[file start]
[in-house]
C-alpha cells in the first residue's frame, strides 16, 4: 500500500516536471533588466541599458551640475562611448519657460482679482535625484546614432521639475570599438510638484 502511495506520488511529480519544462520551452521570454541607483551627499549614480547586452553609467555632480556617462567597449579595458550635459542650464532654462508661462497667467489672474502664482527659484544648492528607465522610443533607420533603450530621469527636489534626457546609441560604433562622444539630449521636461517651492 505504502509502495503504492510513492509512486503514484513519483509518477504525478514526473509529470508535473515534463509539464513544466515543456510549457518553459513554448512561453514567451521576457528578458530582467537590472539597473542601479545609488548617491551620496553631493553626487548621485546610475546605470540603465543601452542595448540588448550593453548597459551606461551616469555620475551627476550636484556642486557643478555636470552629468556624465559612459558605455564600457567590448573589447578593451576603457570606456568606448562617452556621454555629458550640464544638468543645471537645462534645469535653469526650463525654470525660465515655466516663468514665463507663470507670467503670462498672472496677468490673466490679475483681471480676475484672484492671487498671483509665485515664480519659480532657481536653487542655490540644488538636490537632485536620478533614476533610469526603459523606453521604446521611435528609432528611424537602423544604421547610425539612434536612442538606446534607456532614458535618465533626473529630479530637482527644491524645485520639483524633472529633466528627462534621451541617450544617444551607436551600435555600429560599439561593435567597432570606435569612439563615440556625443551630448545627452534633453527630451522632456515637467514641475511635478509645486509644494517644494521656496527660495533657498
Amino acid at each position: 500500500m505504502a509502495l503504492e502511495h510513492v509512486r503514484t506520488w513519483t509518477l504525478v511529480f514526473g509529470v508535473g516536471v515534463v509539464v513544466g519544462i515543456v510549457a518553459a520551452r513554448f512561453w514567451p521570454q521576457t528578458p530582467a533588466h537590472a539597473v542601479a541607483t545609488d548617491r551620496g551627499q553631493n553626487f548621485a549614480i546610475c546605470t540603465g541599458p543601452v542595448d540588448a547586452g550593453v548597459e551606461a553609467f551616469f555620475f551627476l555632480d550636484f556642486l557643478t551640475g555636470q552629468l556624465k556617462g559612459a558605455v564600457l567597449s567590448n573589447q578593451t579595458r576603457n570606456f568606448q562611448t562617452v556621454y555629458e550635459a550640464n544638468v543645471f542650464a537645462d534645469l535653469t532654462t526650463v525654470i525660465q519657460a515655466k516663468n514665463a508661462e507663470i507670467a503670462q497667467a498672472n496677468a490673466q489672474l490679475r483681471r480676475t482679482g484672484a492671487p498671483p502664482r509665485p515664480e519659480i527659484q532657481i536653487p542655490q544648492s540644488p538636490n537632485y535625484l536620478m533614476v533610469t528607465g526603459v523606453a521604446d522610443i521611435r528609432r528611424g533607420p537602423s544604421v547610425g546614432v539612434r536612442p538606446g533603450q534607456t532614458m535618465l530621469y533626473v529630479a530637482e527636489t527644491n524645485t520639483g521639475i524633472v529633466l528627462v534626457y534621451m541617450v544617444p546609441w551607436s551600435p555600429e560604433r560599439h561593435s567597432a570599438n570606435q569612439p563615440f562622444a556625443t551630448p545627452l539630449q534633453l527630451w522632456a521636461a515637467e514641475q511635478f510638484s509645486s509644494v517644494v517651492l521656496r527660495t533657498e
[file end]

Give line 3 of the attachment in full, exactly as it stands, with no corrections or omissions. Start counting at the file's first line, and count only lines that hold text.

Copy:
Amino acid at each position: 500500500m505504502a509502495l503504492e502511495h510513492v509512486r503514484t506520488w513519483t509518477l504525478v511529480f514526473g509529470v508535473g516536471v515534463v509539464v513544466g519544462i515543456v510549457a518553459a520551452r513554448f512561453w514567451p521570454q521576457t528578458p530582467a533588466h537590472a539597473v542601479a541607483t545609488d548617491r551620496g551627499q553631493n553626487f548621485a549614480i546610475c546605470t540603465g541599458p543601452v542595448d540588448a547586452g550593453v548597459e551606461a553609467f551616469f555620475f551627476l555632480d550636484f556642486l557643478t551640475g555636470q552629468l556624465k556617462g559612459a558605455v564600457l567597449s567590448n573589447q578593451t579595458r576603457n570606456f568606448q562611448t562617452v556621454y555629458e550635459a550640464n544638468v543645471f542650464a537645462d534645469l535653469t532654462t526650463v525654470i525660465q519657460a515655466k516663468n514665463a508661462e507663470i507670467a503670462q497667467a498672472n496677468a490673466q489672474l490679475r483681471r480676475t482679482g484672484a492671487p498671483p502664482r509665485p515664480e519659480i527659484q532657481i536653487p542655490q544648492s540644488p538636490n537632485y535625484l536620478m533614476v533610469t528607465g526603459v523606453a521604446d522610443i521611435r528609432r528611424g533607420p537602423s544604421v547610425g546614432v539612434r536612442p538606446g533603450q534607456t532614458m535618465l530621469y533626473v529630479a530637482e527636489t527644491n524645485t520639483g521639475i524633472v529633466l528627462v534626457y534621451m541617450v544617444p546609441w551607436s551600435p555600429e560604433r560599439h561593435s567597432a570599438n570606435q569612439p563615440f562622444a556625443t551630448p545627452l539630449q534633453l527630451w522632456a521636461a515637467e514641475q511635478f510638484s509645486s509644494v517644494v517651492l521656496r527660495t533657498e